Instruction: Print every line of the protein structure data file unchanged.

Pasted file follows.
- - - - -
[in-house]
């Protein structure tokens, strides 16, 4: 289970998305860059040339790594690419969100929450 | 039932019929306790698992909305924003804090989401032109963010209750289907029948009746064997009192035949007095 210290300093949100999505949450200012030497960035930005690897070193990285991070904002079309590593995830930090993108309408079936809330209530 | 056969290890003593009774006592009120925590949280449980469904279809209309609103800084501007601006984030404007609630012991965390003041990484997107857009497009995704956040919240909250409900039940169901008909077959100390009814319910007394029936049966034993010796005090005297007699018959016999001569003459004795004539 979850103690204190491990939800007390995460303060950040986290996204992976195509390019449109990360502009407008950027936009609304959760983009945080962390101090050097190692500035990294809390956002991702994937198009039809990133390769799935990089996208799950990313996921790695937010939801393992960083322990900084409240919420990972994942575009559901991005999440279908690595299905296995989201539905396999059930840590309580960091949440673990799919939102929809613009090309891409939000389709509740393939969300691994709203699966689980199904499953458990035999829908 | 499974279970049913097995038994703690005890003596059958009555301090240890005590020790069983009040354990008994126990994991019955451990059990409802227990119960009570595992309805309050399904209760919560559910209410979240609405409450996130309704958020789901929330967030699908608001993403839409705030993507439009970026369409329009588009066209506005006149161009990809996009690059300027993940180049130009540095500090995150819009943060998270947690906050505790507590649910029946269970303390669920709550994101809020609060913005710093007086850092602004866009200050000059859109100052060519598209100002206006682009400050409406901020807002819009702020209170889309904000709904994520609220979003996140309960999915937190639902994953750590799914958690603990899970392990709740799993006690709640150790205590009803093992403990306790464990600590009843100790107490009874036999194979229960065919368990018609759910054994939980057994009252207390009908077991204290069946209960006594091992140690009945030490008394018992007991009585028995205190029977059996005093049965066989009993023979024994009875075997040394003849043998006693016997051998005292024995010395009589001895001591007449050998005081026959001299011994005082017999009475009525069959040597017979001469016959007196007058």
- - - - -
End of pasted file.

[in-house]
């Protein structure tokens, strides 16, 4: 289970998305860059040339790594690419969100929450 | 039932019929306790698992909305924003804090989401032109963010209750289907029948009746064997009192035949007095 210290300093949100999505949450200012030497960035930005690897070193990285991070904002079309590593995830930090993108309408079936809330209530 | 056969290890003593009774006592009120925590949280449980469904279809209309609103800084501007601006984030404007609630012991965390003041990484997107857009497009995704956040919240909250409900039940169901008909077959100390009814319910007394029936049966034993010796005090005297007699018959016999001569003459004795004539 979850103690204190491990939800007390995460303060950040986290996204992976195509390019449109990360502009407008950027936009609304959760983009945080962390101090050097190692500035990294809390956002991702994937198009039809990133390769799935990089996208799950990313996921790695937010939801393992960083322990900084409240919420990972994942575009559901991005999440279908690595299905296995989201539905396999059930840590309580960091949440673990799919939102929809613009090309891409939000389709509740393939969300691994709203699966689980199904499953458990035999829908 | 499974279970049913097995038994703690005890003596059958009555301090240890005590020790069983009040354990008994126990994991019955451990059990409802227990119960009570595992309805309050399904209760919560559910209410979240609405409450996130309704958020789901929330967030699908608001993403839409705030993507439009970026369409329009588009066209506005006149161009990809996009690059300027993940180049130009540095500090995150819009943060998270947690906050505790507590649910029946269970303390669920709550994101809020609060913005710093007086850092602004866009200050000059859109100052060519598209100002206006682009400050409406901020807002819009702020209170889309904000709904994520609220979003996140309960999915937190639902994953750590799914958690603990899970392990709740799993006690709640150790205590009803093992403990306790464990600590009843100790107490009874036999194979229960065919368990018609759910054994939980057994009252207390009908077991204290069946209960006594091992140690009945030490008394018992007991009585028995205190029977059996005093049965066989009993023979024994009875075997040394003849043998006693016997051998005292024995010395009589001895001591007449050998005081026959001299011994005082017999009475009525069959040597017979001469016959007196007058």